Cassius doesn't sound terribly interested, and that's oddly comforting. Lex gets the gazes from Mercy and Hope far too often--something between disbelief and the kind of horror that reminds him of being a kid and watching his mother die before his eyes. Mercy would trade places with him without even a question if she could. He wouldn't put it past her to try.
Squeezing his hand into a loose fist, Lex opens his eyes to watch the water.
"You don't understand, do you?"
"You don't understand," Cassius answers calmly, and Lex notices for the first time that the man's discarded shoes and socks. Neatly rolled tan pants above the line of slim calves. "Your wife called. Mercy told me to tell you."
Lex grimaces. "Probably wondering how long before she can take permanent control of LexCorp."
"LydiaCorp," Cassius says, and damned if the man doesn't sound amused. "She's working to have you declared incompetent, you know. Your board of directors is trying to decide who scares them more." Cassius picks up a handful of warm sand, letting it trickle through his fingers. "She's closer, but you're more likely to kill them outright, not just threaten. It's a kind of balance."
Cassius pays attention, Lex thinks, turning his head. Sand flutters when he draws his knees up, dragging his heels to make trenches in the ground. Lydia's a problem. Wives always are. He'd given up the concept of domestic harmony years ago in exchange for armed neutrality. Home has always been his office, so it's not so strange that his bedroom's become a new venue for corporate politics. Like Victoria but without the sentiment and with much more creative sex.
Some part of him knows it shouldn't be that way, that somewhere along the line, something in him had changed too much, but that part doesn't get a lot of airtime in his head. Right now, the wedding ring on his left hand seems more tainted than the cancer eating him from the inside out.
"You know too much for someone who's been stoned in Madrid for two years."
"I know too much for anyone living," Cassius answers softly, and Lex looks away.
"Does it hurt you to be this close to me?"
The hand trickling sand fists abruptly, dropping to the ground.
"You hurt everyone close to you. I suppose I can't be an exception to that, can I?"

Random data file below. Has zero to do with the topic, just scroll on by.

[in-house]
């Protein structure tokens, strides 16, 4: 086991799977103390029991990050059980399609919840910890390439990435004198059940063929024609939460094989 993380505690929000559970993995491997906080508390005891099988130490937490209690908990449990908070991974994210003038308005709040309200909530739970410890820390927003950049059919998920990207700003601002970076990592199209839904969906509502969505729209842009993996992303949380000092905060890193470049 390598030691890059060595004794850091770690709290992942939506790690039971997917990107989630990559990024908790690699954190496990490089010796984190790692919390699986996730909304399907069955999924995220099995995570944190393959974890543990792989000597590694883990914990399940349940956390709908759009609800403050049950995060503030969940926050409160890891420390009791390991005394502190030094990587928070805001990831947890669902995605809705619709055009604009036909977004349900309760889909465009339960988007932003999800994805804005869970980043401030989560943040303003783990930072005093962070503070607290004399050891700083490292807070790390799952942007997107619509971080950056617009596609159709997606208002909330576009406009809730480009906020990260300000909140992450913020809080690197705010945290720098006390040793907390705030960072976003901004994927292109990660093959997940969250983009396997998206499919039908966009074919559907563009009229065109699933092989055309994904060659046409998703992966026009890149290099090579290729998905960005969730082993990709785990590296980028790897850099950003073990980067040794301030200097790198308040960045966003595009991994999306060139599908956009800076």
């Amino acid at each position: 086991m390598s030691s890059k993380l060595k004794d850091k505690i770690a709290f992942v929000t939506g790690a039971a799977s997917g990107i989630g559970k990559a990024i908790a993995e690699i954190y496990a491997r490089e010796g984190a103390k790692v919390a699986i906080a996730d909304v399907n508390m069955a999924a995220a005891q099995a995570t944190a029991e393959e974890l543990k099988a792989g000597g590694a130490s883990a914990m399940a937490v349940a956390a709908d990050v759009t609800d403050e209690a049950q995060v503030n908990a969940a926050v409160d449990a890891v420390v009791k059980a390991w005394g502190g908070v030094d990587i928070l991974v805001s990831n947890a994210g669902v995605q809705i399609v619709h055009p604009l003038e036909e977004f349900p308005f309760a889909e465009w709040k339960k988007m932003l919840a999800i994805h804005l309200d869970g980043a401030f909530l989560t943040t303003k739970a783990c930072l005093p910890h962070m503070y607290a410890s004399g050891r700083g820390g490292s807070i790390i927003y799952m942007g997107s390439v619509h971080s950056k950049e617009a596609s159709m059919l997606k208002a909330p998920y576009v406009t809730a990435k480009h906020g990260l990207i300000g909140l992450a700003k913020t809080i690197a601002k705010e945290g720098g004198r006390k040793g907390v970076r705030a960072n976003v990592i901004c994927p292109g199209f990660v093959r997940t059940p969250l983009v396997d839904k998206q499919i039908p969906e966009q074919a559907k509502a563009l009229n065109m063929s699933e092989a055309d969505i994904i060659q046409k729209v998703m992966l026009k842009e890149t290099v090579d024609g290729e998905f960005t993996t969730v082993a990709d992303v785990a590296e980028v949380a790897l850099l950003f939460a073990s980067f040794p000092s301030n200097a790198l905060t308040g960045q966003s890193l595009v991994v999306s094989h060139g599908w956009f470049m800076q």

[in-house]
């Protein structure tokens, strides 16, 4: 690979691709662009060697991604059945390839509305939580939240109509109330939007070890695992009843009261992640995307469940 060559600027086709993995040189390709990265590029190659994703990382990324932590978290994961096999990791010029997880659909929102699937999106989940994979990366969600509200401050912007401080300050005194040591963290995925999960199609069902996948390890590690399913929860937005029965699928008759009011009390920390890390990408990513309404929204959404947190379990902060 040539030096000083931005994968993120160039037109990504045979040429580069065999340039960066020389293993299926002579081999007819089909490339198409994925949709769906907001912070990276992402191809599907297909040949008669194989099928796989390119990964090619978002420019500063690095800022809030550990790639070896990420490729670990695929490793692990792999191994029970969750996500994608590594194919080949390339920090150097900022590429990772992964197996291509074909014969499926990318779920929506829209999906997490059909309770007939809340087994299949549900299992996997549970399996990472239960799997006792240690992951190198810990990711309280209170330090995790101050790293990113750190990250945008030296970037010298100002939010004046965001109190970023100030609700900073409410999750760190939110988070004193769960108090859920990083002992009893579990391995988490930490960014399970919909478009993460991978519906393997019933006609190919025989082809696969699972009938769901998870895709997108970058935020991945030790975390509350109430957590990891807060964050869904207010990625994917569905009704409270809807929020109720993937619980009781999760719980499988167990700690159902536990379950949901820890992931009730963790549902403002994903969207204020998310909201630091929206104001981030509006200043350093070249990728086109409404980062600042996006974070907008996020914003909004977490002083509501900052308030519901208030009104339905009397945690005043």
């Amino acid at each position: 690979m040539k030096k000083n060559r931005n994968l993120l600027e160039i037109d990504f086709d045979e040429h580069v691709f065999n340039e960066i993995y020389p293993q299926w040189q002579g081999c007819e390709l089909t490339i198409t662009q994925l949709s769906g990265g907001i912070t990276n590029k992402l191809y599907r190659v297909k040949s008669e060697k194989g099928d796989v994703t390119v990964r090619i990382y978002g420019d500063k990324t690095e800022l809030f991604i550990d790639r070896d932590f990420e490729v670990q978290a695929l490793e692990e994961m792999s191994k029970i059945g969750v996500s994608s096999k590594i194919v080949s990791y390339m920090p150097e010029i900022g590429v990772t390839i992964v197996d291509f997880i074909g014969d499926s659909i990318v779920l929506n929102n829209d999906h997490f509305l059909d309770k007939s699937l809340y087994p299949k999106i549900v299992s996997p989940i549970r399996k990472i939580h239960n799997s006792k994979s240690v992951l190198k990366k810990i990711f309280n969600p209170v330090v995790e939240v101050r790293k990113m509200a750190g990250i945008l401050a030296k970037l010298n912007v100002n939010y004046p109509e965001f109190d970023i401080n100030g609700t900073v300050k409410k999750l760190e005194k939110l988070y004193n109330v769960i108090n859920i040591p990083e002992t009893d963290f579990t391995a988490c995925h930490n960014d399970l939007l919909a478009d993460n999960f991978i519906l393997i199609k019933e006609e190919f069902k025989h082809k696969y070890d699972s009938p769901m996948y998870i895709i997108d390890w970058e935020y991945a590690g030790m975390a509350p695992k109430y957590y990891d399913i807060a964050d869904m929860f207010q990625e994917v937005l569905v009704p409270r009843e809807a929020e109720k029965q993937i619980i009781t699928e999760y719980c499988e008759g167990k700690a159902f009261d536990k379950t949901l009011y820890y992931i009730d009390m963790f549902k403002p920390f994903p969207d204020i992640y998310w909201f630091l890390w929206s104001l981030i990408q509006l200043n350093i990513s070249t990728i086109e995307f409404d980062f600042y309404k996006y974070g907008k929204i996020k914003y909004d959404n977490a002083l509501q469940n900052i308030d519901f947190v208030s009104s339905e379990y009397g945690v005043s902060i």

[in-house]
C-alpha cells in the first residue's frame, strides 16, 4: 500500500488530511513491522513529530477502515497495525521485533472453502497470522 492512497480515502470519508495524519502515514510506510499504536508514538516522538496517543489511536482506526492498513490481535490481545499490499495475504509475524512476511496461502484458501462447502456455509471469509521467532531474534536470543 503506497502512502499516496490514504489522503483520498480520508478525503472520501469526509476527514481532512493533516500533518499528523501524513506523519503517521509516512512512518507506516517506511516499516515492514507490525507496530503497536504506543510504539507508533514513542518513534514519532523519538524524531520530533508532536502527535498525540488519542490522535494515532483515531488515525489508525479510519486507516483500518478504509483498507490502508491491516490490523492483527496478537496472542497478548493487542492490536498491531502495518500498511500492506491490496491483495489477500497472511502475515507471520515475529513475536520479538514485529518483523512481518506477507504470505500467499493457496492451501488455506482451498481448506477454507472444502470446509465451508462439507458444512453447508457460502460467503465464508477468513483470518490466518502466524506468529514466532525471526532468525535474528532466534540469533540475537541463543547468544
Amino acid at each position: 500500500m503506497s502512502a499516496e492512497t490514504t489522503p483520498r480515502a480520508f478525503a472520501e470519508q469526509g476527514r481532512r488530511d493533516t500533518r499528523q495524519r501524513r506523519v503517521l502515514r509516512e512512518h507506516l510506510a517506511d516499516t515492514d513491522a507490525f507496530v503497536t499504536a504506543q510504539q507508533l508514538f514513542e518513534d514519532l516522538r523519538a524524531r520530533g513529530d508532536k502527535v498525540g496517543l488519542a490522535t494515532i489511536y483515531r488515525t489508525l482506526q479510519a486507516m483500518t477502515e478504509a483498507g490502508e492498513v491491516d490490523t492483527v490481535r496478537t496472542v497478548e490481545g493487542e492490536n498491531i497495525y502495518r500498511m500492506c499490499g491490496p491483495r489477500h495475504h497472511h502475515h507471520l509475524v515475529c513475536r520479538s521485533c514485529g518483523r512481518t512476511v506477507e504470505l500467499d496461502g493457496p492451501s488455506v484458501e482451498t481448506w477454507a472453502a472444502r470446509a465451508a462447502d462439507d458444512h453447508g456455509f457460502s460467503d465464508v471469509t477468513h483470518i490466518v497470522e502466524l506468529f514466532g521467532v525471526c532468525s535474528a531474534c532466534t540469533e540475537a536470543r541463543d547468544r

Fuck you, Lex almost says, but he's too tired to bother. The sand is warm and the day is dying, so Lex stretches out, cushioning his head on his right arm, left curled protectively against his chest. Sweat trickles down his forehead, tickling against his ear, and he almost reaches up to brush it away before he remembers his control over his left hand is getting trickier every day.
The circles Cassius made in his arm seem to burn in a different way.
"What will you leave behind when you die?" Lex hears himself say, and he's really off his game, but somehow, it doesn't matter. Six months. Maybe less, with his immune system. Somehow less culpable (cowardly) if he just lets it go until it can't be stopped. "I wanted to rule the world before I was thirty."
"I wanted to cure all disease," Cassius answers. His voice is wistful. "I had--had this vision that knowing would make it possible to fix it. But I can't fix anyone, really. Just tell them what's wrong and how long they have until they die. Five years, ten years, five minutes. In Madrid there was a car accident right in front of me. They all had twelve minutes and I almost told the paramedics working on them not to bother." Cassius laughs softly. "I didn't know enough Spanish to get it out right. I think I kept asking for the bathroom. Or a shot of Demerol."
Lex nods slowly. "You're still alive."
"Not for lack of trying to change that, but yes. I like it here." The soft cadence of his voice lulls Lex's eyes closed. "We could die together, you and I. Tonight, if you want. There's a full lab only a few miles from here. Or Mercy's gun. Either would do."
Lex stiffens. "I don't want to die."
Cassius laughs. Disturbingly friendly, as if they've known each other forever, and this is an old argument. Maybe it is. "Waiting for something to kill you isn't any different than putting the gun to your head yourself. Would you like that, Lex? No one should die alone."
Cassius looks at him with a grin that doesn't go any deeper than the surface of his skin. "You're not my type."
"I should have had you killed."
"It would have been a relief for both of us." Cassius draws his knees up, then presses both hands into the sand, getting gracefully to his feet for such a tall man. Lex has never met anyone like him, is almost sure he never wants to. "Are you having some kind of crisis of conscience?"
It may say more about Lex than anything else that he has to think about it, an answer in itself. "I don't know what you're talking about."
Cassius whistles softly, the smile deepening past the skin, blue eyes lighting up. "Lex Luthor. Alexander. No wonder you're not afraid to die. You're more scared to live with what you're thinking, aren't you?"
Lex is on his feet before he's aware he's moving--weeks of non-training take off some of the grace but none of the reflexes, and Cassius is under him, stretched out on warm sand, that vulnerable throat under his hand. The jugular pulses erratically against his thumb, and his hand trembles when he stops himself from tightening his grip.
Cassius stares up at him as if they've never met.
"Five years," Lex whispers, feeling the strain through his entire body. He's lost a lot of strength to this, no idea, and when had that happened? "Five years is generous. I only have two. And so do you."